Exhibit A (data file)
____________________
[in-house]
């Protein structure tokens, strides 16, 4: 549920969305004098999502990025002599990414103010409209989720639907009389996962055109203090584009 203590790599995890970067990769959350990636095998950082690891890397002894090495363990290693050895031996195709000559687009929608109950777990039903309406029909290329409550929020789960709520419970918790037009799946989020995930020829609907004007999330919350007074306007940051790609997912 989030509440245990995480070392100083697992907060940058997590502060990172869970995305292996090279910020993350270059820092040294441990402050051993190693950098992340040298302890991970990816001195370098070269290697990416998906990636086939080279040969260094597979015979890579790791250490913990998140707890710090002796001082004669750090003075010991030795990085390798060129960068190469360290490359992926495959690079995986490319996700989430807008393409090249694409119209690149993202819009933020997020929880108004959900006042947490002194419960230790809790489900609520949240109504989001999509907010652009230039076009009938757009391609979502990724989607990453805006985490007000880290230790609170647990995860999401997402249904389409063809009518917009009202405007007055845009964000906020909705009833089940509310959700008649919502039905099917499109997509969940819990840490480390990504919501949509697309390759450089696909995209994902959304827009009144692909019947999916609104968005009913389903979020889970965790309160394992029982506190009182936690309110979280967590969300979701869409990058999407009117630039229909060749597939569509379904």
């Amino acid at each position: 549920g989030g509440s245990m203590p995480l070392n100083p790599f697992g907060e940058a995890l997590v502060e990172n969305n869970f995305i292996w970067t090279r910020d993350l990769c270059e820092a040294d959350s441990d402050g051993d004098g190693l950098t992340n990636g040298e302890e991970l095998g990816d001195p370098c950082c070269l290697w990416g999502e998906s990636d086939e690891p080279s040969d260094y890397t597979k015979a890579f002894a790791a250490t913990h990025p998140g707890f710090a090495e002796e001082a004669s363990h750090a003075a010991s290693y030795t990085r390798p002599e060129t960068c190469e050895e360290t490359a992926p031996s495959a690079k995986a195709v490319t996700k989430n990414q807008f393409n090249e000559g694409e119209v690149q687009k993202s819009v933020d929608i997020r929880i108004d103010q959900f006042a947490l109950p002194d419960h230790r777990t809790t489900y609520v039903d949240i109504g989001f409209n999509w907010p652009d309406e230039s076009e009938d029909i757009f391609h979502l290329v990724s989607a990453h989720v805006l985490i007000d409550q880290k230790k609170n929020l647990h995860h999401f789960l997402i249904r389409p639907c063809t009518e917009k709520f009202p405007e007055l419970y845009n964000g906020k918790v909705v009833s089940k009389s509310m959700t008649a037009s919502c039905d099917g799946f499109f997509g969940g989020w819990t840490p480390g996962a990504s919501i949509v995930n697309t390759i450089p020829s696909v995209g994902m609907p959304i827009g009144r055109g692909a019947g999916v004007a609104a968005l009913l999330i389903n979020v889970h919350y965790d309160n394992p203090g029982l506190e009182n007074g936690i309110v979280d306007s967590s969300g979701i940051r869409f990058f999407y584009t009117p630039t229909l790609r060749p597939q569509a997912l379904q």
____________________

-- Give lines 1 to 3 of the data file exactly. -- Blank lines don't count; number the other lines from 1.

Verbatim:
[in-house]
């Protein structure tokens, strides 16, 4: 549920969305004098999502990025002599990414103010409209989720639907009389996962055109203090584009 203590790599995890970067990769959350990636095998950082690891890397002894090495363990290693050895031996195709000559687009929608109950777990039903309406029909290329409550929020789960709520419970918790037009799946989020995930020829609907004007999330919350007074306007940051790609997912 989030509440245990995480070392100083697992907060940058997590502060990172869970995305292996090279910020993350270059820092040294441990402050051993190693950098992340040298302890991970990816001195370098070269290697990416998906990636086939080279040969260094597979015979890579790791250490913990998140707890710090002796001082004669750090003075010991030795990085390798060129960068190469360290490359992926495959690079995986490319996700989430807008393409090249694409119209690149993202819009933020997020929880108004959900006042947490002194419960230790809790489900609520949240109504989001999509907010652009230039076009009938757009391609979502990724989607990453805006985490007000880290230790609170647990995860999401997402249904389409063809009518917009009202405007007055845009964000906020909705009833089940509310959700008649919502039905099917499109997509969940819990840490480390990504919501949509697309390759450089696909995209994902959304827009009144692909019947999916609104968005009913389903979020889970965790309160394992029982506190009182936690309110979280967590969300979701869409990058999407009117630039229909060749597939569509379904």
């Amino acid at each position: 549920g989030g509440s245990m203590p995480l070392n100083p790599f697992g907060e940058a995890l997590v502060e990172n969305n869970f995305i292996w970067t090279r910020d993350l990769c270059e820092a040294d959350s441990d402050g051993d004098g190693l950098t992340n990636g040298e302890e991970l095998g990816d001195p370098c950082c070269l290697w990416g999502e998906s990636d086939e690891p080279s040969d260094y890397t597979k015979a890579f002894a790791a250490t913990h990025p998140g707890f710090a090495e002796e001082a004669s363990h750090a003075a010991s290693y030795t990085r390798p002599e060129t960068c190469e050895e360290t490359a992926p031996s495959a690079k995986a195709v490319t996700k989430n990414q807008f393409n090249e000559g694409e119209v690149q687009k993202s819009v933020d929608i997020r929880i108004d103010q959900f006042a947490l109950p002194d419960h230790r777990t809790t489900y609520v039903d949240i109504g989001f409209n999509w907010p652009d309406e230039s076009e009938d029909i757009f391609h979502l290329v990724s989607a990453h989720v805006l985490i007000d409550q880290k230790k609170n929020l647990h995860h999401f789960l997402i249904r389409p639907c063809t009518e917009k709520f009202p405007e007055l419970y845009n964000g906020k918790v909705v009833s089940k009389s509310m959700t008649a037009s919502c039905d099917g799946f499109f997509g969940g989020w819990t840490p480390g996962a990504s919501i949509v995930n697309t390759i450089p020829s696909v995209g994902m609907p959304i827009g009144r055109g692909a019947g999916v004007a609104a968005l009913l999330i389903n979020v889970h919350y965790d309160n394992p203090g029982l506190e009182n007074g936690i309110v979280d306007s967590s969300g979701i940051r869409f990058f999407y584009t009117p630039t229909l790609r060749p597939q569509a997912l379904q």